For GST Registered Suppliers/Vendors making a taxable supply of new residential premises/potential residential to any purchaser/recipient subject to the purchaser GST withholding requirement (see above) the effect on the supplier’s BAS will be as follows:

  • the supplier will be entitled to a credit for the GST amount paid by the purchaser to the ATO (either directly or by bank cheque made payable to the ATO and provided to the vendor at settlement) in their next BAS; and
  • the supplier may apply claim a GST refund in advance of their next BAS (subject to ATO discretion and specific eligibility requirements) for a purchaser GST withholding amount which was withheld in error (e.g. in relation to substantially renovated premises or separate supplies of building services which are not subject to the purchaser GST withholding requirement).



  • The proposed changes represent a significant cash flow disadvantage for GST Registered suppliers of new residential premises and land with affected vendors/suppliers ranging from large property developer businesses through to individuals who may have an enterprise of developing on a small scale (e.g. a family subdividing and developing their back garden). Even a previously proposed refund option for suppliers/vendors using the GST Margin Scheme has been removed, replaced only with a slightly lower rate of withholding (i.e. an expected 7% at the time of writing).
  • Vendor/Suppliers should take care to ensure that the GST withholding amount has in fact been paid by the purchaser to the ATO (either directly at settlement or via bank cheque (payable to the ATO and provided to the supplier/vendor on settlement). If the purchaser has withheld the amount from the vendor/supplier, but not in fact paid the ATO, the supplier will remain liable to pay GST on the supply in their next BAS.



Supplier/Vendor Notification Issues and Penalties
ALL residential property supplies
(see C in above diagram)



Subject only to very limited exceptions (e.g. for commercial residential premises or taxable supplies to GST Registered purchasers entitled to an ITC) for every supply of new and existing residential premises or potential residential land (see details at commencement of this Tax Astute Snapshot document) all suppliers/vendors must provide written notification to the purchaser (generally via the sale contract) which states:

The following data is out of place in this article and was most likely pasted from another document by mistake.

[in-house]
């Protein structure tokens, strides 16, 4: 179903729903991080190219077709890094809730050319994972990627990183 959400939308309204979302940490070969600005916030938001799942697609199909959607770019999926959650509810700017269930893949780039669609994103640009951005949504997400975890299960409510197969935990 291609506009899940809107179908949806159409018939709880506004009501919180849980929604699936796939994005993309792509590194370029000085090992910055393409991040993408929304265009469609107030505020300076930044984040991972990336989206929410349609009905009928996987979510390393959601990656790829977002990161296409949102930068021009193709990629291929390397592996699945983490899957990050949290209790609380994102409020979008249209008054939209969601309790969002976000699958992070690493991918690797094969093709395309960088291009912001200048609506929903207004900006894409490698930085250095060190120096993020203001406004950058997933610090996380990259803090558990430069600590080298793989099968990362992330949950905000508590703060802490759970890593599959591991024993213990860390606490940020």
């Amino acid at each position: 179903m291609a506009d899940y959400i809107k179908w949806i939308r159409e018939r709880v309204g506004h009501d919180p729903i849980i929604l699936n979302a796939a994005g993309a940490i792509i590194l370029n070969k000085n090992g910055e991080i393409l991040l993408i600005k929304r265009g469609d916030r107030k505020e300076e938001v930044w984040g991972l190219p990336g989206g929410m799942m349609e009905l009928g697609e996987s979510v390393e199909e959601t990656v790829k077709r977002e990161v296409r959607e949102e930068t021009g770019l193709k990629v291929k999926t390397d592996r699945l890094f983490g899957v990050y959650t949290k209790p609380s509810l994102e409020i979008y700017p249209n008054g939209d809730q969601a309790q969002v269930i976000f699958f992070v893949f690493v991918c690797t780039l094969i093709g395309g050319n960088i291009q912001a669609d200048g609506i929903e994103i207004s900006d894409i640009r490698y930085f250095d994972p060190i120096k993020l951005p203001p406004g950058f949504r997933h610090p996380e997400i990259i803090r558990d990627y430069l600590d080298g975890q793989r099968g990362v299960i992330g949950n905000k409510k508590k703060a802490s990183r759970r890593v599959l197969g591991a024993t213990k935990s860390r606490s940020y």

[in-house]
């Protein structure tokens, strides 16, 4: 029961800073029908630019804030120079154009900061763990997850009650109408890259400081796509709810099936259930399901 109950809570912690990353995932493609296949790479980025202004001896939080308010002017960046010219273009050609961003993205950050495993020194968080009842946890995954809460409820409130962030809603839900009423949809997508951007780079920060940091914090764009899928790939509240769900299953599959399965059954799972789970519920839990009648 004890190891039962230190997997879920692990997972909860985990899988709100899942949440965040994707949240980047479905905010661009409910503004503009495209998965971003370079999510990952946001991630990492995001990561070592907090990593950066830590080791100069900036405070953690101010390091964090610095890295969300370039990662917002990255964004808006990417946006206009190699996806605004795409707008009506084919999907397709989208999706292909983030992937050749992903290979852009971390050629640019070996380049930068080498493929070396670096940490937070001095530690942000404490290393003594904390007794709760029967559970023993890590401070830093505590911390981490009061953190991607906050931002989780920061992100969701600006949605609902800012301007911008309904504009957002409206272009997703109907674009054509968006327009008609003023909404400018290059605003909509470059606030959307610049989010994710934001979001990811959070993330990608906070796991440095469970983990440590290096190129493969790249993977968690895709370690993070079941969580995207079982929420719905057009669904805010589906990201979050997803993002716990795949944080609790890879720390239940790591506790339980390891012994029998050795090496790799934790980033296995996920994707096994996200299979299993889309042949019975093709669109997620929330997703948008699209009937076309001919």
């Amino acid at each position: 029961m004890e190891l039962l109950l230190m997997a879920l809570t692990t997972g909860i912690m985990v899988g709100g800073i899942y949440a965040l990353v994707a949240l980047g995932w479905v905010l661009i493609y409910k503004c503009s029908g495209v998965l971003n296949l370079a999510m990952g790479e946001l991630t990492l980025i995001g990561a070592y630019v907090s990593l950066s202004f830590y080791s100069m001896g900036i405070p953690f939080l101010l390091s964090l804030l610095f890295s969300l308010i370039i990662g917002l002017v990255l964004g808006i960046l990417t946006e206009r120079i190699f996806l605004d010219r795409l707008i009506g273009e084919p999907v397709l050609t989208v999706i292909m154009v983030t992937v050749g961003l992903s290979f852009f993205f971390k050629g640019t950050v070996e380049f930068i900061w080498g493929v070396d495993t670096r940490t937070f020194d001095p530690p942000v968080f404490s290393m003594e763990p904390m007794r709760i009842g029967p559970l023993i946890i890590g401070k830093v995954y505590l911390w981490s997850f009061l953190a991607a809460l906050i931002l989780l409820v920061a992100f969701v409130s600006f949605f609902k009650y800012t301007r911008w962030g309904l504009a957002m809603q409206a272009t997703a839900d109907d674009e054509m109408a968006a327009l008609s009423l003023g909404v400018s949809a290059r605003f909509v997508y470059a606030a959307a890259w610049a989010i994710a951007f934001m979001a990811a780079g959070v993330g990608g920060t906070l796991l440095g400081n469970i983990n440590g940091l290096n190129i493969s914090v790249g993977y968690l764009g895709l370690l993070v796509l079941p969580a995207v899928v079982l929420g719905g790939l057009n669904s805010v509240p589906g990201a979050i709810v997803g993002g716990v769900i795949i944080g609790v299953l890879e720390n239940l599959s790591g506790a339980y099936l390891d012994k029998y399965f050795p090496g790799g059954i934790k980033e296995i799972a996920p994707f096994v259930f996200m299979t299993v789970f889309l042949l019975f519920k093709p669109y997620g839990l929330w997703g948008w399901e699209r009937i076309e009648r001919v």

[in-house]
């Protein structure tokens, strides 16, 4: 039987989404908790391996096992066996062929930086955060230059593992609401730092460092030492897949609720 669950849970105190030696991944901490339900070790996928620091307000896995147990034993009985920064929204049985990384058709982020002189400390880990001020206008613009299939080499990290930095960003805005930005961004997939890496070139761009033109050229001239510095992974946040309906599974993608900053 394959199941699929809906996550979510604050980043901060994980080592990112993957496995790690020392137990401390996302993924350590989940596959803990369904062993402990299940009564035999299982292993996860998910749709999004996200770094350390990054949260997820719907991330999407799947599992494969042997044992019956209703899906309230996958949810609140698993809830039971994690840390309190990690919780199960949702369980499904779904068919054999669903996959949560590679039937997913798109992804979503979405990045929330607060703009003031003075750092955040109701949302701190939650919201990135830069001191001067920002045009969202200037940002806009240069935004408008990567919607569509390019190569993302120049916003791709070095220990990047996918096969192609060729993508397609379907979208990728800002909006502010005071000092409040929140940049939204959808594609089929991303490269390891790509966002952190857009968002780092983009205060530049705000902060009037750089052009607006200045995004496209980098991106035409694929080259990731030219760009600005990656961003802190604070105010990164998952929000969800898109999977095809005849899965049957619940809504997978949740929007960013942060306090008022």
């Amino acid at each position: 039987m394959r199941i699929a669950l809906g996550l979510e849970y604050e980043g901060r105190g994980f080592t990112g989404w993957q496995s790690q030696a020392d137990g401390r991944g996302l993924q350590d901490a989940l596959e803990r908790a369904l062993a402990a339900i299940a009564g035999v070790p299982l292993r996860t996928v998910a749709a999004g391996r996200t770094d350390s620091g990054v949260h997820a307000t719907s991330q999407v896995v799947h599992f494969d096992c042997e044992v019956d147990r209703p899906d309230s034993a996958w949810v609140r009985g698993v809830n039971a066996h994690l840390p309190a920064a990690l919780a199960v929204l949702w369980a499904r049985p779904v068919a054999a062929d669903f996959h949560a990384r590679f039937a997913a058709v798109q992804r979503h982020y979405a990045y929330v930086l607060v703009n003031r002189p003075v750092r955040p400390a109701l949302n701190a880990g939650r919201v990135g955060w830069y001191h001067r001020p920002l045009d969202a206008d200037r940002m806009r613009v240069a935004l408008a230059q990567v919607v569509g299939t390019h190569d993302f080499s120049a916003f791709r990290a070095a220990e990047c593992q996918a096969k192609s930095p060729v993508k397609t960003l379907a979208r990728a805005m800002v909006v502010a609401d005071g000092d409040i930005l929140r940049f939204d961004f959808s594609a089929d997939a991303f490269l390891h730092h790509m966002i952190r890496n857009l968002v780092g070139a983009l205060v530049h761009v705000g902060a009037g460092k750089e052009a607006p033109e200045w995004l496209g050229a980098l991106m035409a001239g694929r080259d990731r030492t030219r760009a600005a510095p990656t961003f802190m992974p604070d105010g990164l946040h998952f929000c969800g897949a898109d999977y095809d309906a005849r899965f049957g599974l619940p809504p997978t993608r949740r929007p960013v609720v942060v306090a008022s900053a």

• whether or not a withholding payment is required by the purchaser/recipient under the above purchaser GST withholding requirement; and
  • where such a withholding payment is required, additional details such as the supplier’s name and ABN together with specified timing, amount and payment details regarding the withholding payment.



Subject to any exceptions which may apply, failure to withhold by any supplier/vendor (GST Registered or otherwise) will result in them committing a strict liability and/or administrative offence which is subject to penalties of up to the following maximum amounts:

  • $105,000 (500 penalty units) for company supplier/vendor; or
  • $21,000 (100 penalty units) for all other vendors (e.g. individuals, trusts, super funds etc.).

In practice, this notification requirement will need to be incorporated into virtually every residential property sale agreement signed from 1 July 2018 to prevent application of the above penalties to private and business residential property vendors alike.


Summary Issues:

  • The above requirements are proposed to apply to supplies made on or after 1 July 2018. While this start date would generally encompass every residential property settlements occurring from 1 July 2018, transitional exceptions may be available where a contract is entered prior to 1 July 2018, subject to meeting specific transitional rule requirements (a full analysis of which is beyond the scope of this summary Tax Astute Snapshot document.
  • As explained above, both the purchaser withholding obligation and the supplier/vendor notification obligation may affect both GST registered and unregistered (e.g. private) purchasers and vendors, with potentially substantial penalties for non-compliance.
  • It will be important for conveyancers and professional tax advisers to have a detailed understanding of the new GST withholding requirements to ensure vendor and purchaser obligations and risks under the new regime are appropriately managed.



Where the new residential property illustrated above is valued at >$750K (GST-exclusive) the purchaser may also be required to make a separate 12.5% withholding payment to the ATO under the existing asset withholding tax provisions.  See our related Tax Astute Snapshot at







(Contact Tax Astute)

In addition to details available at, Tax Astute clients receive more information and specific details, questions and answers underlying the brief snapshot summary above as a part of their:

  • Tax Astute Training Session;
  • Tax Astute Final Reference Notes; and
  • Tax Astute Detailed Multimedia Recording.




©Tax Astute Pty Ltd (as Trustee for the Tax Astute Trust) 2018

This training material snapshot summary is subject to copyright and may not be reproduced, reused or adapted in any manner, except in accordance with the Copyright Act 1968 (Cth) for bona fide study purposes, other than with the express written consent of Tax Astute Pty Ltd (as Trustee for the Tax Astute Trust).

This material has been prepared with the objective of maximising accuracy and currency, but is provided for personal educational purposes only and must not be relied on as legal, financial or any other type of advice.  Tax Astute Pty Ltd (as Trustee for the Tax Astute Trust) hereby excludes any and all liability arising, whether directly or indirectly, from the use of this training material snapshot summary and any information contained herein.